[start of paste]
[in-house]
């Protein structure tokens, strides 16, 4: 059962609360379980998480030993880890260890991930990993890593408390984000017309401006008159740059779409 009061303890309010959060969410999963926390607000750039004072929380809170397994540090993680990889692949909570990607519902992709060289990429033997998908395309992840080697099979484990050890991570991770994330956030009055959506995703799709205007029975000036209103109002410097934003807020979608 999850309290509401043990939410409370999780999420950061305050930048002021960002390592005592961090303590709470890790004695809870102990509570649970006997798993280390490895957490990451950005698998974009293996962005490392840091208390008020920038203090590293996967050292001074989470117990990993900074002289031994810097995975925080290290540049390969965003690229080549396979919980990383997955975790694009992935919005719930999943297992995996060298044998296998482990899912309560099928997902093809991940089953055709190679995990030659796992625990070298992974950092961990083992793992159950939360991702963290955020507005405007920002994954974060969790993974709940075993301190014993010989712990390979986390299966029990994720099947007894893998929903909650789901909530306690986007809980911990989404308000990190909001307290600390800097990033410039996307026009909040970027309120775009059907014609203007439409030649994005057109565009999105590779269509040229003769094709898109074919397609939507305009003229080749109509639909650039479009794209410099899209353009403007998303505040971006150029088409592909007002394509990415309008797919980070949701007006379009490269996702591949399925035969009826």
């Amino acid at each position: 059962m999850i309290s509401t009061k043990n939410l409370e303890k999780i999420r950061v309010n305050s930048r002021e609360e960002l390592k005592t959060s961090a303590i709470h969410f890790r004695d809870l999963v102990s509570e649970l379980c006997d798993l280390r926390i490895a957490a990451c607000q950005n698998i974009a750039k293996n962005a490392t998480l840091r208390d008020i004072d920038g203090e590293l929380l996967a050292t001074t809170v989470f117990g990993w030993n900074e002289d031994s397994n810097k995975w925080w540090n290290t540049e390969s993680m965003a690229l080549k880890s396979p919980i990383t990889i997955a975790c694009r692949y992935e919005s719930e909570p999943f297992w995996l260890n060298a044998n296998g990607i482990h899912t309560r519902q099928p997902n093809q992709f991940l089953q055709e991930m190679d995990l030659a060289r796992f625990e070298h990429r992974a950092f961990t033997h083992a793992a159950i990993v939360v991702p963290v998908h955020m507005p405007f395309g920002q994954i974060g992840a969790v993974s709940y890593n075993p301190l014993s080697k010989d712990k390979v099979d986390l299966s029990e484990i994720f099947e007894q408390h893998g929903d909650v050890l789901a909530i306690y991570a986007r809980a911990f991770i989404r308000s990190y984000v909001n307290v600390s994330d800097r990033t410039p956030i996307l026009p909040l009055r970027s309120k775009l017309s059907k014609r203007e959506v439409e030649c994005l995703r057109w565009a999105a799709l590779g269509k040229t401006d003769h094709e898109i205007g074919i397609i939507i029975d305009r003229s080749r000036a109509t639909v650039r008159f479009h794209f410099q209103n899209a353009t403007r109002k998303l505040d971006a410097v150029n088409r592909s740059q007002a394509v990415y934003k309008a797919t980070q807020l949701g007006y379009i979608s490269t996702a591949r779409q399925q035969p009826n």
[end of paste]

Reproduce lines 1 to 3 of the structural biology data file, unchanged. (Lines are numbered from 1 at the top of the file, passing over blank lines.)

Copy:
[in-house]
């Protein structure tokens, strides 16, 4: 059962609360379980998480030993880890260890991930990993890593408390984000017309401006008159740059779409 009061303890309010959060969410999963926390607000750039004072929380809170397994540090993680990889692949909570990607519902992709060289990429033997998908395309992840080697099979484990050890991570991770994330956030009055959506995703799709205007029975000036209103109002410097934003807020979608 999850309290509401043990939410409370999780999420950061305050930048002021960002390592005592961090303590709470890790004695809870102990509570649970006997798993280390490895957490990451950005698998974009293996962005490392840091208390008020920038203090590293996967050292001074989470117990990993900074002289031994810097995975925080290290540049390969965003690229080549396979919980990383997955975790694009992935919005719930999943297992995996060298044998296998482990899912309560099928997902093809991940089953055709190679995990030659796992625990070298992974950092961990083992793992159950939360991702963290955020507005405007920002994954974060969790993974709940075993301190014993010989712990390979986390299966029990994720099947007894893998929903909650789901909530306690986007809980911990989404308000990190909001307290600390800097990033410039996307026009909040970027309120775009059907014609203007439409030649994005057109565009999105590779269509040229003769094709898109074919397609939507305009003229080749109509639909650039479009794209410099899209353009403007998303505040971006150029088409592909007002394509990415309008797919980070949701007006379009490269996702591949399925035969009826």
């Amino acid at each position: 059962m999850i309290s509401t009061k043990n939410l409370e303890k999780i999420r950061v309010n305050s930048r002021e609360e960002l390592k005592t959060s961090a303590i709470h969410f890790r004695d809870l999963v102990s509570e649970l379980c006997d798993l280390r926390i490895a957490a990451c607000q950005n698998i974009a750039k293996n962005a490392t998480l840091r208390d008020i004072d920038g203090e590293l929380l996967a050292t001074t809170v989470f117990g990993w030993n900074e002289d031994s397994n810097k995975w925080w540090n290290t540049e390969s993680m965003a690229l080549k880890s396979p919980i990383t990889i997955a975790c694009r692949y992935e919005s719930e909570p999943f297992w995996l260890n060298a044998n296998g990607i482990h899912t309560r519902q099928p997902n093809q992709f991940l089953q055709e991930m190679d995990l030659a060289r796992f625990e070298h990429r992974a950092f961990t033997h083992a793992a159950i990993v939360v991702p963290v998908h955020m507005p405007f395309g920002q994954i974060g992840a969790v993974s709940y890593n075993p301190l014993s080697k010989d712990k390979v099979d986390l299966s029990e484990i994720f099947e007894q408390h893998g929903d909650v050890l789901a909530i306690y991570a986007r809980a911990f991770i989404r308000s990190y984000v909001n307290v600390s994330d800097r990033t410039p956030i996307l026009p909040l009055r970027s309120k775009l017309s059907k014609r203007e959506v439409e030649c994005l995703r057109w565009a999105a799709l590779g269509k040229t401006d003769h094709e898109i205007g074919i397609i939507i029975d305009r003229s080749r000036a109509t639909v650039r008159f479009h794209f410099q209103n899209a353009t403007r109002k998303l505040d971006a410097v150029n088409r592909s740059q007002a394509v990415y934003k309008a797919t980070q807020l949701g007006y379009i979608s490269t996702a591949r779409q399925q035969p009826n």